Peatlands and permafrost soils are long-term repositories for enormous amounts of carbon. It is feared that global climate change could lead to a partial release of this carbon into the atmosphere in the form of greenhouse gases. The CliSAP Research Group “Regional Hydrology in Terrestrial Systems” investigates the role that these carbon-rich landscapes play in the regional and global climate system. How do climate change and changes in land use affect the water and carbon fluxes in these landscapes? Expeditions to the Russian Taiga, the Arctic Lena Delta in Siberia or the undisturbed peatlands of Patagonia provide data from these difficult to access regions, which have hardly been investigated up to now. The researchers combine their observations and experiments with hydrological and biogeochemical models in close cooperation with modeling and observation groups within CliSAP/CEN.
The CRG contributes to the investigation of the role of peatlands and permafrost landscapes within the climate system and the global carbon cycle by:
- collecting high-quality data on the land-atmosphere and land-hydrosphere exchange fluxes of water, carbon and nutrients from under-researched peatland and permafrost sites, which are provided to the Earth science community,
- optimising ecosystem exchange flux measurement methodology,
- analysing the interlinked controls of vertical CH4, CO2 and water fluxes and lateral carbon and nutrient fluxes by pedological, hydrological and atmospheric controls,
- studying the pronounced spatial heterogeneity of carbon and nutrient dynamics on plot (micro-) and landscape (meso-) scales and its implications for mass balance assessments and up-scaling studies,
- contributing to the implementation, parameterisation and validation of wetland and permafrost modules of mechanistic Earth system models, and
- developing new statistical methods for model-data intercomparison purposes.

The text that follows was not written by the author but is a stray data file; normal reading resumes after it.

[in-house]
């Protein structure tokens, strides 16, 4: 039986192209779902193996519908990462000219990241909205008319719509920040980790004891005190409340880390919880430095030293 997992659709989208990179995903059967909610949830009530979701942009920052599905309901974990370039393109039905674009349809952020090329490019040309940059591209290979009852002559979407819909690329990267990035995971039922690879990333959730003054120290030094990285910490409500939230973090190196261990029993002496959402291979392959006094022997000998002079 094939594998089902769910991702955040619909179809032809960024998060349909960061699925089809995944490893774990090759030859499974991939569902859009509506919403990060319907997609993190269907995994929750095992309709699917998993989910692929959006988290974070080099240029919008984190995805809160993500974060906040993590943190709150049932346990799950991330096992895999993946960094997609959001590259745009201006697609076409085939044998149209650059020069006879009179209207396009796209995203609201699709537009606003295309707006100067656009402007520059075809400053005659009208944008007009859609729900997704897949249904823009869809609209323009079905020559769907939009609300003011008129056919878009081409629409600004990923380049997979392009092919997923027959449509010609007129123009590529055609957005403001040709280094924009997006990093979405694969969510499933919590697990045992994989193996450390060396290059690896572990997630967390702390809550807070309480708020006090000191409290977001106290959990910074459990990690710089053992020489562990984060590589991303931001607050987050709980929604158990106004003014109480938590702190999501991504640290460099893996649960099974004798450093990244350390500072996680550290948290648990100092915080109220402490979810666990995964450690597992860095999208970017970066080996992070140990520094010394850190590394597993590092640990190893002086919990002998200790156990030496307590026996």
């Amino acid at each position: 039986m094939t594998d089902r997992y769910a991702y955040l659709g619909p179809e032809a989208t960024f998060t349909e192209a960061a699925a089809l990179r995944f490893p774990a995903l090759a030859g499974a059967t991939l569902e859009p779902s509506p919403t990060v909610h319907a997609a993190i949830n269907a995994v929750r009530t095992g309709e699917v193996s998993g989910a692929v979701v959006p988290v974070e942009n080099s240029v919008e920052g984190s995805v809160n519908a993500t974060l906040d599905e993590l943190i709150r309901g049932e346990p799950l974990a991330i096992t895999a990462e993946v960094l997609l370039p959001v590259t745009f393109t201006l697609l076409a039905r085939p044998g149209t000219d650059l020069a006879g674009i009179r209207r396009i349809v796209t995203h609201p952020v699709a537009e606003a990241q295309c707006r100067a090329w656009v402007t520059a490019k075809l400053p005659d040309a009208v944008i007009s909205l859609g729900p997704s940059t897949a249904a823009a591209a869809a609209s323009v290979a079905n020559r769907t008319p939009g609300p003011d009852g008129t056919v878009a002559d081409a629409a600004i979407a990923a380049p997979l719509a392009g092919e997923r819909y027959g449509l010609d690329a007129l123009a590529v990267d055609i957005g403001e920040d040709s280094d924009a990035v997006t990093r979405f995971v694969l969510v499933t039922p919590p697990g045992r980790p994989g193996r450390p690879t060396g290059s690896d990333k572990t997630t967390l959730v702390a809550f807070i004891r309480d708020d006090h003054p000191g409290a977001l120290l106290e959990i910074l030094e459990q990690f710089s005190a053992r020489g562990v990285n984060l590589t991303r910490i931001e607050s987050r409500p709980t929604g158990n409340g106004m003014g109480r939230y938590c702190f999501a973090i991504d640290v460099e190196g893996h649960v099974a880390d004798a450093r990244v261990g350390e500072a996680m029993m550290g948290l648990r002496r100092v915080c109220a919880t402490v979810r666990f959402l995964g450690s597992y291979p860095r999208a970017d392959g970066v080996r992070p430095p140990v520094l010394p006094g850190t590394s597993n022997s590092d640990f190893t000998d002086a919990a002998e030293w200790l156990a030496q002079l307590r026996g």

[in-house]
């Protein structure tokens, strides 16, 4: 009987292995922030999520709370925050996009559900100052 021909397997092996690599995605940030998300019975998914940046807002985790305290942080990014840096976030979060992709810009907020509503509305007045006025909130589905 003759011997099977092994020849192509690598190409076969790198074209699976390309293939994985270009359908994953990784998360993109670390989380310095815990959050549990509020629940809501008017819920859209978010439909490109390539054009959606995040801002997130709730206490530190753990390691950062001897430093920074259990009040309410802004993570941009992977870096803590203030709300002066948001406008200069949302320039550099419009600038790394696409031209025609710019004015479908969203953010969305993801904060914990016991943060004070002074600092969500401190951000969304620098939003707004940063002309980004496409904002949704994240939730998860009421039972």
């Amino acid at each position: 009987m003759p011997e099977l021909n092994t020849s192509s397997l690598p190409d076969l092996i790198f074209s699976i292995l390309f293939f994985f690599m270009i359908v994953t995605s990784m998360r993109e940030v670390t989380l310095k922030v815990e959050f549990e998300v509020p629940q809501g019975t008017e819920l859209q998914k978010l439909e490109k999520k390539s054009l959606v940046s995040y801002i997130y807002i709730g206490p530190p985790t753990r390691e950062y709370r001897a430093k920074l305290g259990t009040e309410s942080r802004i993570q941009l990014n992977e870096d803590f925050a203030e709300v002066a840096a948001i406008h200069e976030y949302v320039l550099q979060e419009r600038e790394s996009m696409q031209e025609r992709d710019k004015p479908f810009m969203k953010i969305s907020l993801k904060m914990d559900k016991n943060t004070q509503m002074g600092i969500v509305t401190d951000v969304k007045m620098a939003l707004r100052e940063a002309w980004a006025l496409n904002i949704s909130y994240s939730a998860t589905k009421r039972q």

- Walz, J., Knoblauch, C., Böhme, L., & Pfeiffer, E.-M. (2017). Regulation of soil organic matter decomposition in permafrost-affected Siberian tundra soils - Impact of oxygen availability, freezing and thawing, temperature, and labile organic matter. Soil Biology and Biochemistry, 110, 34-43. doi:10.1016/j.soilbio.2017.03.001.
- Teltewskoi, A., Beermann, F., Beil, I., Bobrov, A., Klerk, P. D., Lorenz, S., Lüder, A., Michaelis, D., & Joosten, H. (2016). 4000 Years of Changing Wetness in a Permafrost Polygon Peatland (Kytalyk, NE Siberia): A Comparative High-Resolution Multi-Proxy Study. Permafrost and Periglacial Processes, 27(1), 76-95. doi:10.1002/ppp.1869.
- Pérez-Priego, O., López-Ballesteros, A., Sánchez-Cañete, E. P., Serrano-Ortiz, P., Kutzbach, L., Domingo, F., Eugster, W., & Kowalski, A. S. (2015). Analysing uncertainties in the calculation of fluxes using whole-plant chambers: random and systematic errors. Plant and Soil, 393(1), 229-244. doi:10.1007/s11104-015-2481-x.
- Avagyan, A., Runkle, B., Hartmann, J., & Kutzbach, L. (2014). Spatial variations in pore-water biogeochemistry greatly exceed temporal changes during baseflow conditions in a boreal river valley mire complex, Northwest Russia. Wetlands, 34(6), 1171-1182. doi:10.1007/s13157-014-0576-4.